There was a suitably robust call from the BDA for the government to take action as a result of the PSA paper, and whilst this is the sort of thing we need to see and hear from the BDA, once again I have to ask if there is anybody out there to listen? We are unlikely to ever get any press sympathy like the GP’s do; when the Daily Mail is happy to run a story asking if we are all Natural Born Killers as a result of the recent Lion hunting episode then we really are going to lose that battle before we begin. As a profession we already know the issues, so really the BDA is only going to be preaching to converted. How they get the message out to the wider public is the key to getting the regulatory change we so desperately need. That is going to require an awful lot of positive PR and I don’t see much evidence of that. Even the fact we have been harping on about the perils of refined sugar for years seems to have fallen on deaf ears until our medical colleagues woke up to it.
The PSA paper recognizes that over-regulation costing more offers no additional benefit to the patients, or the fact that healthcare has inherent risks that cannot be regulated out without a disproportionate amount of money and time, and that attempting to do so only serves to not only stifle the beneficial innovation that can help the patient, but also the general benefit to the patient overall. None of this will be news to any ethical practitioner reading this; but it’s not us that needs to take heed of this, we need to be listened to by the people who can instigate change and actually have a desire to do so.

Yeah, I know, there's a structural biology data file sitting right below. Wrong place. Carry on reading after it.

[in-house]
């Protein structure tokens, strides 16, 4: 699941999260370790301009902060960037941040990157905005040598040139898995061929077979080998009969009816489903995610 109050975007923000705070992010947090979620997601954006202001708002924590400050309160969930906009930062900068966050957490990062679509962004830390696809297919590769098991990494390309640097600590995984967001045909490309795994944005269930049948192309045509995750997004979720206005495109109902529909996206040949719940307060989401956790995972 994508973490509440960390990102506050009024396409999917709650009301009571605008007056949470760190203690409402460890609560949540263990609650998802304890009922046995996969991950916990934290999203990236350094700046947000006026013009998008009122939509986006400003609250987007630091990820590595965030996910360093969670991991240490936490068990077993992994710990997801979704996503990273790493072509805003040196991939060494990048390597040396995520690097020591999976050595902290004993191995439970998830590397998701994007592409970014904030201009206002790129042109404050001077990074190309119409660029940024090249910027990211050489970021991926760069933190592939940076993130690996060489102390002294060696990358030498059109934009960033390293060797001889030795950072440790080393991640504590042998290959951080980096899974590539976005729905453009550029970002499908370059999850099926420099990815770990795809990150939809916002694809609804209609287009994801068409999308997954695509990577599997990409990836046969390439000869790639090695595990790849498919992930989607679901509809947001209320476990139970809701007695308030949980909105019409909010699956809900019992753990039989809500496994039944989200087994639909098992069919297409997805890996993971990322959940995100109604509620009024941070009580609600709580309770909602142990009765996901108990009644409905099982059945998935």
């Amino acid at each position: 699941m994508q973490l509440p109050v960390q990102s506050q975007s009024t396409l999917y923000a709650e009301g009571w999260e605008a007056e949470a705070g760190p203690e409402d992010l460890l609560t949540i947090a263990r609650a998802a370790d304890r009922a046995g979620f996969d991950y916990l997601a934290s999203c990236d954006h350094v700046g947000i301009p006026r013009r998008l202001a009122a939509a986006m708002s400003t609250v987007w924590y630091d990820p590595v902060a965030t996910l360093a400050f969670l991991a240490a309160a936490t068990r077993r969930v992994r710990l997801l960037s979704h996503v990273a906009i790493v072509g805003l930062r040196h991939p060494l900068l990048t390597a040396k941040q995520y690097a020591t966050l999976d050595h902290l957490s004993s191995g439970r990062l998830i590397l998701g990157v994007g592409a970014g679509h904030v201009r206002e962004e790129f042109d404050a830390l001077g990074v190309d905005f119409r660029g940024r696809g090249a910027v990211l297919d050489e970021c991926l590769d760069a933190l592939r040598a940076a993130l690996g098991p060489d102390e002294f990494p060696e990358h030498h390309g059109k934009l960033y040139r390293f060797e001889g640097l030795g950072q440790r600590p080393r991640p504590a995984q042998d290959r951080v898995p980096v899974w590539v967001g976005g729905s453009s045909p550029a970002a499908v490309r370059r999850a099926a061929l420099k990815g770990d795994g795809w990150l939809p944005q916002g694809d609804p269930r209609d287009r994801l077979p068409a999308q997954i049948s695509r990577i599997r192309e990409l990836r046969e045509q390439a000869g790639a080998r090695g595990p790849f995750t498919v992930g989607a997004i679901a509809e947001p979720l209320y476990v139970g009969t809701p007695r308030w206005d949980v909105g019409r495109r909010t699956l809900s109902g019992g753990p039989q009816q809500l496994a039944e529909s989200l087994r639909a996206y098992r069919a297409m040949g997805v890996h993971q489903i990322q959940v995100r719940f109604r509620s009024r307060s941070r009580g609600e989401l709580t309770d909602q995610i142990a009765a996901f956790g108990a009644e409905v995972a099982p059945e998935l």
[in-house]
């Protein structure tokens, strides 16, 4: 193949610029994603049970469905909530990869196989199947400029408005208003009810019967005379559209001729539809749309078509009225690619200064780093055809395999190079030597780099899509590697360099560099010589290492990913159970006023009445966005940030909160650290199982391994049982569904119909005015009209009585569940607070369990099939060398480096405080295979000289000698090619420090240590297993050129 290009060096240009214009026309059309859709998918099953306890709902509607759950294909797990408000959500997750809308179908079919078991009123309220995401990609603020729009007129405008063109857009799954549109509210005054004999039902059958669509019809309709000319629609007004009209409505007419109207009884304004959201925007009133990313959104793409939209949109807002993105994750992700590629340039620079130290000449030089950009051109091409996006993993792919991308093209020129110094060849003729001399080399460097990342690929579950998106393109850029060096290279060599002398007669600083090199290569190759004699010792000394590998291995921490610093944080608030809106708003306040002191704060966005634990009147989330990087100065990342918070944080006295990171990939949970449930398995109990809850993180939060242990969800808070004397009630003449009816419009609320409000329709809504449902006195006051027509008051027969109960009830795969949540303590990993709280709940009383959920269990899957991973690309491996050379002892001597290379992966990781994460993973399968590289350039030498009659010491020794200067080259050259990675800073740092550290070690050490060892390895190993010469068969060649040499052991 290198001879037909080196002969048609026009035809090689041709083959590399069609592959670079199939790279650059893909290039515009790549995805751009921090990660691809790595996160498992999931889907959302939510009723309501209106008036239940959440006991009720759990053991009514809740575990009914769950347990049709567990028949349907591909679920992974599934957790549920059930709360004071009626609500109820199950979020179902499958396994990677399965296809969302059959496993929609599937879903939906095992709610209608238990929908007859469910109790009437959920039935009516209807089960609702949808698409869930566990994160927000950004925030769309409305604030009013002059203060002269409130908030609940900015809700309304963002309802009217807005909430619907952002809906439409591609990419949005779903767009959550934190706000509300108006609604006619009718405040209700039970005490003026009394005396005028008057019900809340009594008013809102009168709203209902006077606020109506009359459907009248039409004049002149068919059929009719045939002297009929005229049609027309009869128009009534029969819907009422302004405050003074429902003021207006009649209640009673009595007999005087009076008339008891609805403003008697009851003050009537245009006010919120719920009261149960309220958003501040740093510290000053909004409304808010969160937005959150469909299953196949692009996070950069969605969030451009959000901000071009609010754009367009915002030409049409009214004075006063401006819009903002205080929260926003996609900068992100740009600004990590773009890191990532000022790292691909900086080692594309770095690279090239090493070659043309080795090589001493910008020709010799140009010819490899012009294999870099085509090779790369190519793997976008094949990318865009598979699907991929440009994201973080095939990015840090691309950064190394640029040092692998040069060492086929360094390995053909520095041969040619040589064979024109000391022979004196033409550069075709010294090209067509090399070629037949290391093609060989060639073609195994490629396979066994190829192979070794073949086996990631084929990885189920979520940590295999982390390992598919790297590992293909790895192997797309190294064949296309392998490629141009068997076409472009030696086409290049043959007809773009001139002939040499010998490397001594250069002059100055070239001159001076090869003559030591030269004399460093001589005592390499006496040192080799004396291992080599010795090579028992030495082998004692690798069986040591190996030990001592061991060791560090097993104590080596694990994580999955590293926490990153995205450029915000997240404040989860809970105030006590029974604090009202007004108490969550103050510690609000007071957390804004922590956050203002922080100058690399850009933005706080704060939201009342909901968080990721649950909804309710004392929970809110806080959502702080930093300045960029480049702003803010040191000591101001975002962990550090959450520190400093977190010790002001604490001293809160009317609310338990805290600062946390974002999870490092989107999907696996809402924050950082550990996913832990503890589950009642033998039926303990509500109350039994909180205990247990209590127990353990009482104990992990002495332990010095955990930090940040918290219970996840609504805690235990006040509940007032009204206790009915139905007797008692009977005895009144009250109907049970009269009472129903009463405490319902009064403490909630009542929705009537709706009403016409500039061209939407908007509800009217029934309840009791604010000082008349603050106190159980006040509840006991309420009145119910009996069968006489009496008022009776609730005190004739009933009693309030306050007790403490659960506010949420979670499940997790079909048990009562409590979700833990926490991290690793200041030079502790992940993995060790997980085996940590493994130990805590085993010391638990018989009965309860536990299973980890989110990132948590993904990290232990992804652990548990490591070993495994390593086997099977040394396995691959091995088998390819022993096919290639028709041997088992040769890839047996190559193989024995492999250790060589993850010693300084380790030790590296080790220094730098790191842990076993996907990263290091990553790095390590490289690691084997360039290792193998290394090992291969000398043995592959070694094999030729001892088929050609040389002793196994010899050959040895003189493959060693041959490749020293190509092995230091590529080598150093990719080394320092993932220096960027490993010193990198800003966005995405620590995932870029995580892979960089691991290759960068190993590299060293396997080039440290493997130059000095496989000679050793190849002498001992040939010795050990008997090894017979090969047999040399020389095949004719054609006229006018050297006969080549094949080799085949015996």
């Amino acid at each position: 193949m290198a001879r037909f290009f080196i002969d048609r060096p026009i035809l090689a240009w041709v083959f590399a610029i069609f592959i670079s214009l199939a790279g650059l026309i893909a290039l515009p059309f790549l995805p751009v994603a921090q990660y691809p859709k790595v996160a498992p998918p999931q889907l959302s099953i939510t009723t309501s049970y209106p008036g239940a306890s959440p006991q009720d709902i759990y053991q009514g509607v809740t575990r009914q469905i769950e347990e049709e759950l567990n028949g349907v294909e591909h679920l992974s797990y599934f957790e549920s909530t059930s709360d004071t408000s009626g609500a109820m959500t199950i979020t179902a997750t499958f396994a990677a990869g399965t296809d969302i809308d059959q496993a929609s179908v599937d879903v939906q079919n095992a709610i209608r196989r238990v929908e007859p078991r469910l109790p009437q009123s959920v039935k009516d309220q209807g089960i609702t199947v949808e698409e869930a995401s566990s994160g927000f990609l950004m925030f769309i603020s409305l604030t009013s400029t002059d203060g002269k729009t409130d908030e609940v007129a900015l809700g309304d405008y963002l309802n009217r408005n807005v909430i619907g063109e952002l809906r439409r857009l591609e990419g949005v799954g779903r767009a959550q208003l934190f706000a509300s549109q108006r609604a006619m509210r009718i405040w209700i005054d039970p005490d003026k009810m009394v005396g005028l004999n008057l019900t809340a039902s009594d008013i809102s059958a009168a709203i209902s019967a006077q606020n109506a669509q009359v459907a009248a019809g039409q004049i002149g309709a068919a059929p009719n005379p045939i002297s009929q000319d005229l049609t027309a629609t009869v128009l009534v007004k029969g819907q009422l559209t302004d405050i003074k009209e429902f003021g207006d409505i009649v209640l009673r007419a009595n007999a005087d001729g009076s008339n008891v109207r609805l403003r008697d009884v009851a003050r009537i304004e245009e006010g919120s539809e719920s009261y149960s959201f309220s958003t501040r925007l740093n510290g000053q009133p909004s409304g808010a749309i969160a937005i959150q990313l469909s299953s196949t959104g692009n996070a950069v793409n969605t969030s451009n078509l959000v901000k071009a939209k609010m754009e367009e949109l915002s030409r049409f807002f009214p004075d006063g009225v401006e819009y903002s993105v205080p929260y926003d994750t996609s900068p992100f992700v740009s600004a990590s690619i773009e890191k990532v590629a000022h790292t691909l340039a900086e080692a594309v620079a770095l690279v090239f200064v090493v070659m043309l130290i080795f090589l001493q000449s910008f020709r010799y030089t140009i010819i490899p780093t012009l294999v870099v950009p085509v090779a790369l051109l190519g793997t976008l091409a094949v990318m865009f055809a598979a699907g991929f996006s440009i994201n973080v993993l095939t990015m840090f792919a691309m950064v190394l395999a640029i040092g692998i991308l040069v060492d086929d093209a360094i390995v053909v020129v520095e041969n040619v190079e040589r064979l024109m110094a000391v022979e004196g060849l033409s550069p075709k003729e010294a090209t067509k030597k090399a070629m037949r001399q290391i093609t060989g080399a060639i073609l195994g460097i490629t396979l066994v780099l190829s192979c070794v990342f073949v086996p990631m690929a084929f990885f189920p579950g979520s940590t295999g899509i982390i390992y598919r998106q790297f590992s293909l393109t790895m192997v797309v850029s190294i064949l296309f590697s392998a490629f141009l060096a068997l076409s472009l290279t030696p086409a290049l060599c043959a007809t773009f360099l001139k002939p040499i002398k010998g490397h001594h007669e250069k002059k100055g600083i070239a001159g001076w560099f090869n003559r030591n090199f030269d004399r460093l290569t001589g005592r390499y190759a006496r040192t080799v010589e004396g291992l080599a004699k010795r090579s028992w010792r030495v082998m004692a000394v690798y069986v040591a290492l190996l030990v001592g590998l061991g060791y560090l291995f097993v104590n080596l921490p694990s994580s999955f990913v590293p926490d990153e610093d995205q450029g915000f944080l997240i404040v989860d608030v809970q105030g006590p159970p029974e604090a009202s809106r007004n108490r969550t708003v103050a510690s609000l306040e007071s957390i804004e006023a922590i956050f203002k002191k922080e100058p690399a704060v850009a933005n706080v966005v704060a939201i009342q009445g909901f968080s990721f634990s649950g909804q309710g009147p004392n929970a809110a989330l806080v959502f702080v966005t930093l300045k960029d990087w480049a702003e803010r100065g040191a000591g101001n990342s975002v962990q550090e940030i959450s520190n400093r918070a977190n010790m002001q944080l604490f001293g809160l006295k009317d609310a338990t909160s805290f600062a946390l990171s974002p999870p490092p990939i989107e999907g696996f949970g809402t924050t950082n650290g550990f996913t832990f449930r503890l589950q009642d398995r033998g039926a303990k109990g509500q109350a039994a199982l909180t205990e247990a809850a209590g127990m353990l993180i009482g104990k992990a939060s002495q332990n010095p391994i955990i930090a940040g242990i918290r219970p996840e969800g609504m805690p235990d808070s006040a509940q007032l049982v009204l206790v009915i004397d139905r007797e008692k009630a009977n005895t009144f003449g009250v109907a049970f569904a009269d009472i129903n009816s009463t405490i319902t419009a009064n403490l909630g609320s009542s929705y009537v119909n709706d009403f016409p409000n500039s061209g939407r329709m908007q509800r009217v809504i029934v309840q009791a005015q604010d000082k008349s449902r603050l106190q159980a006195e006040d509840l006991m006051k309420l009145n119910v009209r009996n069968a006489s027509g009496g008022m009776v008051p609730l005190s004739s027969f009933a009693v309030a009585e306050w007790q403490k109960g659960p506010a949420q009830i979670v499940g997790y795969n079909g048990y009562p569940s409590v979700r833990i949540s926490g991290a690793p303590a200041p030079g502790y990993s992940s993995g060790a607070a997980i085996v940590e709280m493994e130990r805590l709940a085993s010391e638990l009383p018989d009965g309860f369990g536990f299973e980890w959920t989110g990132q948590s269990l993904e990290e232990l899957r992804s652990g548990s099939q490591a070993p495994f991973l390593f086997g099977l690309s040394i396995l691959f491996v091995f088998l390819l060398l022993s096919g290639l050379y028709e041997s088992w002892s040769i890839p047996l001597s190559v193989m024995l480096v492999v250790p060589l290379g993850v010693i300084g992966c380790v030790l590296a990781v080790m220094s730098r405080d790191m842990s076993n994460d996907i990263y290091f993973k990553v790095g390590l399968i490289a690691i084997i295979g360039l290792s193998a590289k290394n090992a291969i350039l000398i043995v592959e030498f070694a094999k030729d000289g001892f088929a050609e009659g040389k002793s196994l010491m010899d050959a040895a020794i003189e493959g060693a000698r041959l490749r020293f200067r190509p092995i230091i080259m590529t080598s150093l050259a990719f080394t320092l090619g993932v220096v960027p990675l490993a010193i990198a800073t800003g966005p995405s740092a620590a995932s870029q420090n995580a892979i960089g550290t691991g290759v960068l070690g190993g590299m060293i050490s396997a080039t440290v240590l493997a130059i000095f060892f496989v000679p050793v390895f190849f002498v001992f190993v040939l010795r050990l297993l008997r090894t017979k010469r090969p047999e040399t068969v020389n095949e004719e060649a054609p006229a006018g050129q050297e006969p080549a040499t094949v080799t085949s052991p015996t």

The PSA also admit that one of the problems with the current outdated regulation mechanisms is that the action or words of a registrant last lasts only a mere moment or so but can result in serious damage to not only their careers and lives, but the lives of their families too; often having a serious and lasting effect. Again, not news to us particularly, but at least it is being recognized by the PSA. The disproportionate effect of a minor, spurious, or downright vexatious complaint should not be able to carry this threat, and indeed never used to; but more recently seems to be something that we must all be prepared to bear as an occupational risk no matter how diligent we are in our care and dealings with patients.
More interestingly for the GDC though is that the PSA warn against the expanding of the boundaries of regulators and the lack of clarity and tensions this then produces. It’s no secret that Mr. Moyes has said he would like to develop the role of the GDC and broaden its remit. It is already apparent that this seems to have begun, as the GDC is no longer just the upholder of Standards within the profession but has become the de-facto complaints service which will happily look into every single issue it is made aware of. A stop to this ‘mission creep’ as the PSA call it must come sooner rather than later, but again, the PSA has little power to prevent it at the moment.